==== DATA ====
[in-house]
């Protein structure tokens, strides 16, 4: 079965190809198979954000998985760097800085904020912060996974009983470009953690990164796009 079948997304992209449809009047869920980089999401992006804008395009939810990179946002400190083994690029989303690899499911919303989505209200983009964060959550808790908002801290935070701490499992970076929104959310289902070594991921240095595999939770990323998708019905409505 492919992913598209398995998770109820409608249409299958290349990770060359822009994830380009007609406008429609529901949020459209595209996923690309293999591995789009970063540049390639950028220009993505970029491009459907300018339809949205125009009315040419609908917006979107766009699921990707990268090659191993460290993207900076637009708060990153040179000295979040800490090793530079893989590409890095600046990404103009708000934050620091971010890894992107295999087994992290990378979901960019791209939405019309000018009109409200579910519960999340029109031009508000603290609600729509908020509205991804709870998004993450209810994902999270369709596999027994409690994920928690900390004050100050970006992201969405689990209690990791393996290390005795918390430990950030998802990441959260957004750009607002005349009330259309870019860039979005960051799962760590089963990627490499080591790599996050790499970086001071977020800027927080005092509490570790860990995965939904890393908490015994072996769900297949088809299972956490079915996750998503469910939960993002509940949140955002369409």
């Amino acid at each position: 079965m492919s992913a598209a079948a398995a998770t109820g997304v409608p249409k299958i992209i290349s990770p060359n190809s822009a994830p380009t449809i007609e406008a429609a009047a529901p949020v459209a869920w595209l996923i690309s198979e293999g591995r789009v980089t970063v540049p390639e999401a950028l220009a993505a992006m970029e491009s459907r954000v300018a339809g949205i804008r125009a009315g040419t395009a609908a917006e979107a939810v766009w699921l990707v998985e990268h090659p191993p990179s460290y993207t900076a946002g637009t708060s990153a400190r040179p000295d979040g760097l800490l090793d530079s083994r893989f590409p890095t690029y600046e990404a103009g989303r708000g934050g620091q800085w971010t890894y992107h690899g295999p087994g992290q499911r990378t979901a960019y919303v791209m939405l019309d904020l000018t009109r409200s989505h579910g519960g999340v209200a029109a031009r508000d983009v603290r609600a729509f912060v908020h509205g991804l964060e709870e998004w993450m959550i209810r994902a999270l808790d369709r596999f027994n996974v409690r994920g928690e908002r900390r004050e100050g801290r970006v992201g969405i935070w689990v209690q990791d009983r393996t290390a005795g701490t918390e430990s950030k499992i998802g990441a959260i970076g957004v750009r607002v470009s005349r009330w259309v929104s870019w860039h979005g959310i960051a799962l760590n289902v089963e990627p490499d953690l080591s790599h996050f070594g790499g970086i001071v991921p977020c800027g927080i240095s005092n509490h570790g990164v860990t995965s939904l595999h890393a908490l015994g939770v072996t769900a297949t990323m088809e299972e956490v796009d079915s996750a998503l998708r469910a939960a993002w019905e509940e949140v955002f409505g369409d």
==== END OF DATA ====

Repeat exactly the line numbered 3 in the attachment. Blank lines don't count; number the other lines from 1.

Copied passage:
């Amino acid at each position: 079965m492919s992913a598209a079948a398995a998770t109820g997304v409608p249409k299958i992209i290349s990770p060359n190809s822009a994830p380009t449809i007609e406008a429609a009047a529901p949020v459209a869920w595209l996923i690309s198979e293999g591995r789009v980089t970063v540049p390639e999401a950028l220009a993505a992006m970029e491009s459907r954000v300018a339809g949205i804008r125009a009315g040419t395009a609908a917006e979107a939810v766009w699921l990707v998985e990268h090659p191993p990179s460290y993207t900076a946002g637009t708060s990153a400190r040179p000295d979040g760097l800490l090793d530079s083994r893989f590409p890095t690029y600046e990404a103009g989303r708000g934050g620091q800085w971010t890894y992107h690899g295999p087994g992290q499911r990378t979901a960019y919303v791209m939405l019309d904020l000018t009109r409200s989505h579910g519960g999340v209200a029109a031009r508000d983009v603290r609600a729509f912060v908020h509205g991804l964060e709870e998004w993450m959550i209810r994902a999270l808790d369709r596999f027994n996974v409690r994920g928690e908002r900390r004050e100050g801290r970006v992201g969405i935070w689990v209690q990791d009983r393996t290390a005795g701490t918390e430990s950030k499992i998802g990441a959260i970076g957004v750009r607002v470009s005349r009330w259309v929104s870019w860039h979005g959310i960051a799962l760590n289902v089963e990627p490499d953690l080591s790599h996050f070594g790499g970086i001071v991921p977020c800027g927080i240095s005092n509490h570790g990164v860990t995965s939904l595999h890393a908490l015994g939770v072996t769900a297949t990323m088809e299972e956490v796009d079915s996750a998503l998708r469910a939960a993002w019905e509940e949140v955002f409505g369409d």